For many years it was a difficult place to find unless you knew where to look, and depending on who you spoke with, it was an ill-advised idea to visit. There were no large municipal buildings or much infrastructure for miles. Trees towered over the wooded area, the chirp of cicadas a soothing soundtrack.
As time bore through the twentieth century, the area became more settled and plenty of living could be made off the land. Aside from hunting, good fishing could be had at a pastoral lake nearby. Children went to the local school, and like Earnest Edwards, they discovered how different their contemporaries perceived them to be.
“We were kind of picked on because, as they say in our society today, we were different. They also had rumors about, you know, brothers and sisters getting married,” said Earnest, now sixty-eight and collecting benefits after serving in Vietnam. “That’s a bunch of malarkey. I have no…that’s just…I don’t know how in the world they ever come to that conclusion. We’ve had a few cousins get married, but I guarantee if you go to Springfield, or Savannah, or any other place, if you look, you’re gonna find that, too.”
There is both truth and fiction surrounding the rumors. There were indeed occasions when cousins married, including Earnest’s brother Alvin, who married his second cousin, Sigma. Together they have three grown children, all of which is legal in the state of Georgia. According to Georgia statute 16-6-22, “(a) A person commits the offense of incest when he engages in sexual intercourse with a person to whom he knows he is related either by blood or by marriage as follows: (1) Father and daughter or stepdaughter; (2) Mother and son or stepson; (3) Brother and sister of the whole blood or of the half blood; (4) Grandparent and grandchild; (5) Aunt and nephew; or (6) Uncle and niece. (b) A person convicted of the offense of incest shall be punished by imprisonment for not less than one nor more than 20 years.” (While 25 other states do ban marriage between first cousins; none prevent more distant cousins from marrying.)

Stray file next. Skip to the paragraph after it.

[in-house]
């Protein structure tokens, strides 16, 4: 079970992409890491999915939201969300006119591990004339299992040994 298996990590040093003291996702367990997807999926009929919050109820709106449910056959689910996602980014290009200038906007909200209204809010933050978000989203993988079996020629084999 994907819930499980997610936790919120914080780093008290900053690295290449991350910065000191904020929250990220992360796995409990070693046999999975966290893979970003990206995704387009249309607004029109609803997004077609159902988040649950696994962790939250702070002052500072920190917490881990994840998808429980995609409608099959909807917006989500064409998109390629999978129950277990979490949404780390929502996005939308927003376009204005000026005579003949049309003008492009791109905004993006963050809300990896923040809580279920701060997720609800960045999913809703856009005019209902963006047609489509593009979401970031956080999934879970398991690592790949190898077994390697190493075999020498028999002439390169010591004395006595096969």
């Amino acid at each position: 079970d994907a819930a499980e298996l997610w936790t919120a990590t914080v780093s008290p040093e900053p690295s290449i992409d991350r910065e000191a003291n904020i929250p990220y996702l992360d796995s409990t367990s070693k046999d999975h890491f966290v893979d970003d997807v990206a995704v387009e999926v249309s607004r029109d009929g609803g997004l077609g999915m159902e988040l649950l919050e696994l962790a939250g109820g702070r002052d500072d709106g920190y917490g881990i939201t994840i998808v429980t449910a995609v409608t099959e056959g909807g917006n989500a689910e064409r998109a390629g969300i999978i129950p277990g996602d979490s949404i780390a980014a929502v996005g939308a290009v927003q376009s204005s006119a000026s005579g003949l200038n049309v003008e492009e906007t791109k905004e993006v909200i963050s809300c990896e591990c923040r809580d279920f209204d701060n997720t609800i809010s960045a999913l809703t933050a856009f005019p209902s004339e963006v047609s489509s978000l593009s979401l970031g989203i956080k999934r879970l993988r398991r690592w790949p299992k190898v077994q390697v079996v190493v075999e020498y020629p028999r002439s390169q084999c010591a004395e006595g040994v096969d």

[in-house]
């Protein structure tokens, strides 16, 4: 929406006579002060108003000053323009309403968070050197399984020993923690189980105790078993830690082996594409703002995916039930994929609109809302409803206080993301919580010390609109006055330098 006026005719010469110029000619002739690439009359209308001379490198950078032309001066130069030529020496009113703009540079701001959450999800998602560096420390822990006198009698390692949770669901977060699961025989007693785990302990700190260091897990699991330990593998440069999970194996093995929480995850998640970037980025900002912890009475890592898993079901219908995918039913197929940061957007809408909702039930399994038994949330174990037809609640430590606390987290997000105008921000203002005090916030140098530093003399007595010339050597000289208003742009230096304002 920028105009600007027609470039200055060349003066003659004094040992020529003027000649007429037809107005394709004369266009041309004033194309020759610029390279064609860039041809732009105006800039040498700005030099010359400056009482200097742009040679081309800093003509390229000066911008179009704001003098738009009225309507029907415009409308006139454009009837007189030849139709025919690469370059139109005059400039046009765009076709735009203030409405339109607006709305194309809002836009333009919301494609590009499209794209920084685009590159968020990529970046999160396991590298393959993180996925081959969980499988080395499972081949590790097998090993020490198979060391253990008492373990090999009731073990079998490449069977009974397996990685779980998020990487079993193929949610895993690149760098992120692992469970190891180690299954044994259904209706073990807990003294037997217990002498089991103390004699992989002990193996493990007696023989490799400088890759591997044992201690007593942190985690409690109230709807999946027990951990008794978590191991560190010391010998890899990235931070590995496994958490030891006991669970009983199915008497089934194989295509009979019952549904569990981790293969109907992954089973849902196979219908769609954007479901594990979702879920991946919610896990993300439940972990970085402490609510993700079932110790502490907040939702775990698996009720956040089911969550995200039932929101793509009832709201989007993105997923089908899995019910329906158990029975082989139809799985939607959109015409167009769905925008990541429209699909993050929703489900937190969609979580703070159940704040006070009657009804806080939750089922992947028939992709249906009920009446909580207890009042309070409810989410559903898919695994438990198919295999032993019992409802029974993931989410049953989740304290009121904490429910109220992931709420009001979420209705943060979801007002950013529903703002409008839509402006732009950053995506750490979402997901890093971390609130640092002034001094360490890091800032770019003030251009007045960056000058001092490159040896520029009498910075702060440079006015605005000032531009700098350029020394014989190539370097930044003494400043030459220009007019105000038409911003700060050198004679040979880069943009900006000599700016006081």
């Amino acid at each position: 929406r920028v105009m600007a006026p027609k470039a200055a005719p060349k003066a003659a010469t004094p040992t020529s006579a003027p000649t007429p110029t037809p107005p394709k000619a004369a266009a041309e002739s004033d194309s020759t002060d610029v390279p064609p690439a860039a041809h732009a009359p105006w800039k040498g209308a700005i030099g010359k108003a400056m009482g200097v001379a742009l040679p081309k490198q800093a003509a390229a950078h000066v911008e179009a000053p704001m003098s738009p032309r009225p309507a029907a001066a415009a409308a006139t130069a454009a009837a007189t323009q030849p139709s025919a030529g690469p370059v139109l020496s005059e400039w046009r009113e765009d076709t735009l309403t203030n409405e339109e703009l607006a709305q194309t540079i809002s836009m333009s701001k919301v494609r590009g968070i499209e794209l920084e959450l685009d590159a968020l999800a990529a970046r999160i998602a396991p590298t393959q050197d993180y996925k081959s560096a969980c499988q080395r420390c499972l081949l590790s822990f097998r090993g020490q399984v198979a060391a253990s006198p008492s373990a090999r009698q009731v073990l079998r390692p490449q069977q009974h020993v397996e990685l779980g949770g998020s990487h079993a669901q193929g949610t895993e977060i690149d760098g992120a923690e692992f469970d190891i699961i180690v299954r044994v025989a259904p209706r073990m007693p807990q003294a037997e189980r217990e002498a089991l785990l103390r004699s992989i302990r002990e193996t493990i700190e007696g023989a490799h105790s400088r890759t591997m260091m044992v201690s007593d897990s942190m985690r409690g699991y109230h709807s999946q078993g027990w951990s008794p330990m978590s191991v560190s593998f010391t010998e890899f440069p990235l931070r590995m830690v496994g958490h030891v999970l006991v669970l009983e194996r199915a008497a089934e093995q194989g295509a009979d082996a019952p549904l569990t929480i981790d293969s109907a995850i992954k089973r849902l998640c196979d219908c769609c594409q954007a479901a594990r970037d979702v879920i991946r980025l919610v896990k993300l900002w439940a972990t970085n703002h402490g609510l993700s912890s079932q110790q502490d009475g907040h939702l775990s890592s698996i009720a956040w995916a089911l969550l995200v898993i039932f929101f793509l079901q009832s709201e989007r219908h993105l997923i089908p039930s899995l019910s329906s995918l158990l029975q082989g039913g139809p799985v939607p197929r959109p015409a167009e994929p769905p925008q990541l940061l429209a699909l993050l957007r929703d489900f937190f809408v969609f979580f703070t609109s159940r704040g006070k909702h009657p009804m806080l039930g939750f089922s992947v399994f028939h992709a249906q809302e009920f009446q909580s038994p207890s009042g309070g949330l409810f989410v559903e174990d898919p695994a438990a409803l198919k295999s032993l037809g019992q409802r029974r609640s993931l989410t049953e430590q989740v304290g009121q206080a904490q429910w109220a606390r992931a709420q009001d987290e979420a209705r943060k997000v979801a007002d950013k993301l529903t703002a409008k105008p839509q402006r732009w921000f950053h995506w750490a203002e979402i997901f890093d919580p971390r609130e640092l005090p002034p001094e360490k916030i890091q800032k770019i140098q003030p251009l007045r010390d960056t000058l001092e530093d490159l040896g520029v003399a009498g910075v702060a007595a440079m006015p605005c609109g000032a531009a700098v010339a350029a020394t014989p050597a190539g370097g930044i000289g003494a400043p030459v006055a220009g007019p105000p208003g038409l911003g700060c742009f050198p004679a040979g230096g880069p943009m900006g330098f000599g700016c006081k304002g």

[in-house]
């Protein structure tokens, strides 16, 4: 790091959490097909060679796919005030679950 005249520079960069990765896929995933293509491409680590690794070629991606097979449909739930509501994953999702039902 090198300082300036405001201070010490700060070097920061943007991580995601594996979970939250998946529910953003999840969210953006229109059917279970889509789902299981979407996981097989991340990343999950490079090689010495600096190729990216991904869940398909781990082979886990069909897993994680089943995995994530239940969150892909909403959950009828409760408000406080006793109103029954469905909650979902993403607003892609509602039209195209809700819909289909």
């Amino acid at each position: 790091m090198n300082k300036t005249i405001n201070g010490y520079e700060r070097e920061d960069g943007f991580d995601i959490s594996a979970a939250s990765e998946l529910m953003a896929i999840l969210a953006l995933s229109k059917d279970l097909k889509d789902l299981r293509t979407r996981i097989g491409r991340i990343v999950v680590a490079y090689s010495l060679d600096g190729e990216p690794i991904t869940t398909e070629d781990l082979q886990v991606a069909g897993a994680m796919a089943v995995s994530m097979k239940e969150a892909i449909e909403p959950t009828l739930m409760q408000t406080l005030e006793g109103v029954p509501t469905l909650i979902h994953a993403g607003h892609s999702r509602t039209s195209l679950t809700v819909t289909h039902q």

In a 1998 article in the Savannah Morning News, both Alvin Edwards and his wife nonchalantly addressed the concern of the reporter and disparagers. “That has happened, but not with brothers and sisters and fathers and daughters. That just ain’t true,” Alvin says, matter-of-factly.
All of this didn’t keep kids from being kids. Beyond what word of mouth passed between neighbors or people further away, no one today can trace the roots of the rumors other than hearsay. Effingham County Sheriff Jimmy McDuffie started on the force in 1987 and was appointed to his current position eleven years ago. He has watched as the rumors turned to curiosity before becoming more invasive.
“People in the community — I don’t know specifically who it was now, some of the deputies might have told me — some of the citizens might have told me. It was just a place we had to go and be particular and be careful and don’t get yourself into situations,” he said. “But I think a lot of those rumors came by people harassing and picking on those folks. That’s the reason they had to retaliate and pull guns on people and run their butt outta there. They’re there minding their own business and people go making fun of them and carrying on and actin’ all crazy and I think that prompted some of it.”